Salary reviews: “That’s all I’m getting? A lousy 2%?”

by on February 3, 2010 · 6 Comments POSTED IN: HR Cafe
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Here’s what happens when a manager doesn’t understand the “first thing” about discussing money with employees.

Peter, a senior engineer, is still with ABC company 19 years after signing on as a junior engineer right out of college. In his review his boss is thinking that Peter’s one of the highest-paid employees on staff, that company performance was pretty average this year, and that Peter performed well but made no splashes.
But when Peter learns he’s getting a 2% raise he explodes. “I bust my butt year in and year out, now this is the fourth year in a row you guys have stiffed me on my raise.”

You’ll never have to clean up a train wreck like this if you understand the “first thing” about money talk in the workplace: The MANAGER must control the dialogue.

In the above example, I’m not talking about how the manager handled this particular conversation, which was doomed from the start. I’m talking about what needed to happen one year, two years, even five years prior to this conversation. During those years, Peter’s expectations were allowed to get serious out of whack. Why does this sort of thing happen? Often the reason is that managers don’t explain to people how salaries really work.

Here’s a framework that will help bosses manage expectations more effectively. We call it the M.U.L.A. Model

  • Let’s start with “M” — Market rates: Know the market rate for each job and be sure you’re paying competitively. Encourage employees to seek out their own salary research. When you do this, you create transparency around the whole issue of “what’s fair and what’s not” – and you eliminate the argument that “I’m getting shortchanged.” BONUS BENEFIT: This makes it unlikely that you’ll pay TOO MUCH for a given position.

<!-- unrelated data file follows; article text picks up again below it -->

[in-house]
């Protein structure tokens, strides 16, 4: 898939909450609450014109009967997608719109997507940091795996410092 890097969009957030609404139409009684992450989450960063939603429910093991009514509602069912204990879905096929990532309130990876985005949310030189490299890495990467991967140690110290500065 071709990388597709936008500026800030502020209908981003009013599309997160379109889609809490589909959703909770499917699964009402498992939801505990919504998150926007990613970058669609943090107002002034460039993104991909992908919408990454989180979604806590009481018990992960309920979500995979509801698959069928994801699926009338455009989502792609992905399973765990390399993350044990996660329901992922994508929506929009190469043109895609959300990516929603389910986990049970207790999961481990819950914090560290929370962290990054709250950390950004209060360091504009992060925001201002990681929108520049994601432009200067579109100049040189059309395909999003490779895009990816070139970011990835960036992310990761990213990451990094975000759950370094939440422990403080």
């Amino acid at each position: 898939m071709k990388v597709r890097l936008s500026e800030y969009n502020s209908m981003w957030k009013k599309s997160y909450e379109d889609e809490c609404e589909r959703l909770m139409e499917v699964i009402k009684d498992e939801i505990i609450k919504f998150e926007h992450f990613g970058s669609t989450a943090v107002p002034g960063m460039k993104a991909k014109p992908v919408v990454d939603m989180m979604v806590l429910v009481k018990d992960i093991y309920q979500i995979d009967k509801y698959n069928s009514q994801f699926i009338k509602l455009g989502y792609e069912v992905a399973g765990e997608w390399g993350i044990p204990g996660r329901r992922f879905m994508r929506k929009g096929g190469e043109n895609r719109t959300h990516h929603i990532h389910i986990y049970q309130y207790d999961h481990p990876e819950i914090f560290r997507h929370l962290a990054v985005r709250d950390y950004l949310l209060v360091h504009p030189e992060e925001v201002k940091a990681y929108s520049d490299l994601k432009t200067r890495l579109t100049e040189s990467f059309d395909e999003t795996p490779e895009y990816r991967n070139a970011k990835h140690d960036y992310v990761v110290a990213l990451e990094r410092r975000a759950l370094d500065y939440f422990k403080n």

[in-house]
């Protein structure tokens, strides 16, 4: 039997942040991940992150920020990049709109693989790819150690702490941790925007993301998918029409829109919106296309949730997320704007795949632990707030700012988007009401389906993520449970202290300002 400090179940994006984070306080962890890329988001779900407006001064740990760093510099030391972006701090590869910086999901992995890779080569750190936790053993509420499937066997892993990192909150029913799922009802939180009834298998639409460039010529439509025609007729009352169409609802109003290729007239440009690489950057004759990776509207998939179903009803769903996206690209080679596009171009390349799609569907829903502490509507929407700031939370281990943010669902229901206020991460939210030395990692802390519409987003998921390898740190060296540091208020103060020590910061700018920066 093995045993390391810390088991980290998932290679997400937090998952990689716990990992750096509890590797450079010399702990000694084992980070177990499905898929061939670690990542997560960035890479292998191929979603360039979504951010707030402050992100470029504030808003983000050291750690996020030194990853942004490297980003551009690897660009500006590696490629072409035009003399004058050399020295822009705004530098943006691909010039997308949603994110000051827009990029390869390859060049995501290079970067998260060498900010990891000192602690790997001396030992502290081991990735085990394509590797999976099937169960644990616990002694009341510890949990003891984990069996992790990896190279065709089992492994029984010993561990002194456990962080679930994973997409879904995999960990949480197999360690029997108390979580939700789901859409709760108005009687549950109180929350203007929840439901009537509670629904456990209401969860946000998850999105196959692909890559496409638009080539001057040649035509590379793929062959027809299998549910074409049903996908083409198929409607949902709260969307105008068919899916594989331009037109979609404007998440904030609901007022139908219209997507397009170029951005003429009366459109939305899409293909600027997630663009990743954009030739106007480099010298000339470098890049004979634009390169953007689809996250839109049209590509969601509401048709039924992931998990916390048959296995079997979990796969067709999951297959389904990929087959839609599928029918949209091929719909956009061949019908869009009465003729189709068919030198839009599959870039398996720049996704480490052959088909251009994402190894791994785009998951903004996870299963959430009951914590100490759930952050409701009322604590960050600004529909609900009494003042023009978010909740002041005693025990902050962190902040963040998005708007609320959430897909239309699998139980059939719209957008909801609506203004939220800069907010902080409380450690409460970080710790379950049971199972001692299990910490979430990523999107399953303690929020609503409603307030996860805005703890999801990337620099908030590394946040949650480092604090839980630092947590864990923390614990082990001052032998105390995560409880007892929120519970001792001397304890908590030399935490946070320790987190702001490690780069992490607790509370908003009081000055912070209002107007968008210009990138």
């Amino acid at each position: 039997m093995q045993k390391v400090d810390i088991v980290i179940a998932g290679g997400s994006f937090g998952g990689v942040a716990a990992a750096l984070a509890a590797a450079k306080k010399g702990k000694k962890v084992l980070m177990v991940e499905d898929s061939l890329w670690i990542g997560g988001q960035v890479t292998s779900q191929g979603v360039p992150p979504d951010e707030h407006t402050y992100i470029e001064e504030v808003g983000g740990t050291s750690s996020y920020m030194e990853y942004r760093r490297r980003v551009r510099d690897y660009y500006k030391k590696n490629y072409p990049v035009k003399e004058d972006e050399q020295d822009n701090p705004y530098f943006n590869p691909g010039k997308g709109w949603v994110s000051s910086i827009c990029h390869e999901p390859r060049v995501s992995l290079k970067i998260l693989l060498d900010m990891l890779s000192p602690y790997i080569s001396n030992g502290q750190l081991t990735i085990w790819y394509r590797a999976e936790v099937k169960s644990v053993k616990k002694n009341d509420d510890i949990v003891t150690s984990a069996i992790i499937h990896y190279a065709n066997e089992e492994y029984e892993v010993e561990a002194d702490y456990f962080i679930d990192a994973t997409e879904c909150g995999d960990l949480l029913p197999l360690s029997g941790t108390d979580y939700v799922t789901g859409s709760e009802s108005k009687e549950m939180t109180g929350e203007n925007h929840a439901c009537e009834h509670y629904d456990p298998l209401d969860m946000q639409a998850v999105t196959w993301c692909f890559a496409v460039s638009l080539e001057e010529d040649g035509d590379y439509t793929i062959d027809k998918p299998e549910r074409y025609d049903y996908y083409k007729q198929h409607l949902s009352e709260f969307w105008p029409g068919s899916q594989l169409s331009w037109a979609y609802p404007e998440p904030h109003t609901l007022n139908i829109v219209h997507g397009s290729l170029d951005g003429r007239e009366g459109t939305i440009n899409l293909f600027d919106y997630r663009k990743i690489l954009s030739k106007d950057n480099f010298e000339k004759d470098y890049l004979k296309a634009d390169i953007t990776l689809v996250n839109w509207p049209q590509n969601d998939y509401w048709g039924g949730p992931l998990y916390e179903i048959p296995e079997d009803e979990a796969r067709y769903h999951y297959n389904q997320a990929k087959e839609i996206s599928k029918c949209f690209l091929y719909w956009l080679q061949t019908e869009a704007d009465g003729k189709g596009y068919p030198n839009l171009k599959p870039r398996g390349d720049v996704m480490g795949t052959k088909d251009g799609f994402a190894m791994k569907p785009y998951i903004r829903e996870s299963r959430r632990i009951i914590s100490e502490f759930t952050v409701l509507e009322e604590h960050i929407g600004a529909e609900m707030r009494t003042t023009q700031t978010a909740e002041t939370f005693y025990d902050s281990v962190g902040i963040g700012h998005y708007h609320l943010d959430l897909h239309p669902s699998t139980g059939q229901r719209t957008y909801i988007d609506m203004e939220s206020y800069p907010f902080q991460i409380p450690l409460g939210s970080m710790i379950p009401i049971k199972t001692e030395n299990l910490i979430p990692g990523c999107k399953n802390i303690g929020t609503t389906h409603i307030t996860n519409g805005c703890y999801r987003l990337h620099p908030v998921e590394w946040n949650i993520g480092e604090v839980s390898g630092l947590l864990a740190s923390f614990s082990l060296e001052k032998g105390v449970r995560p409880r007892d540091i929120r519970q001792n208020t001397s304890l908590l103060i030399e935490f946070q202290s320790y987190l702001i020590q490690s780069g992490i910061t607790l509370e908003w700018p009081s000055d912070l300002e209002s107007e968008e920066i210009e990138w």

• The “U” stands for Un-linking pay and self-worth. Employees need to understand that pay increases are often determined by factors that have nothing to do with their intrinsic value. The truth is that base pay is hugely affected by things like company performance, availability of growth opportunities and market forces within the industry.
  • The “L” is about Leveling with employees – telling them the unvarnished truth about why they got the raise they got. For example, “You got a big raise because your responsibility increased.” Or “One contributor to your low increase is the fact that product defect rates in your department have soared, and you’re accountable for that.”
  • Finally the “A” stands for Anticipating next year’s discussion. “Set the stage” for next year’s salary review by giving the person realistic expectations going forward.

photo credit: Photos8.com

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6 Comments on This Post

  1. Cindy
    February 3, 2010 - 7:26 pm

    Interesting. So often people think that a good performance review will lead to a big raise, and vice versa. Often companies schedule the timing of reviews and the timing of pay increases at different times to help keep the two seperate.

  2. Cindy
    February 3, 2010 - 2:26 pm

    Interesting. So often people think that a good performance review will lead to a big raise, and vice versa. Often companies schedule the timing of reviews and the timing of pay increases at different times to help keep the two seperate.

  3. Cindy
    February 3, 2010 - 2:26 pm

    Interesting. So often people think that a good performance review will lead to a big raise, and vice versa. Often companies schedule the timing of reviews and the timing of pay increases at different times to help keep the two seperate.

  4. March 11, 2011 - 10:52 am

    Salary compression: How managers can ease the sting

  5. March 11, 2011 - 10:52 am

    Salary compression: How managers can ease the sting

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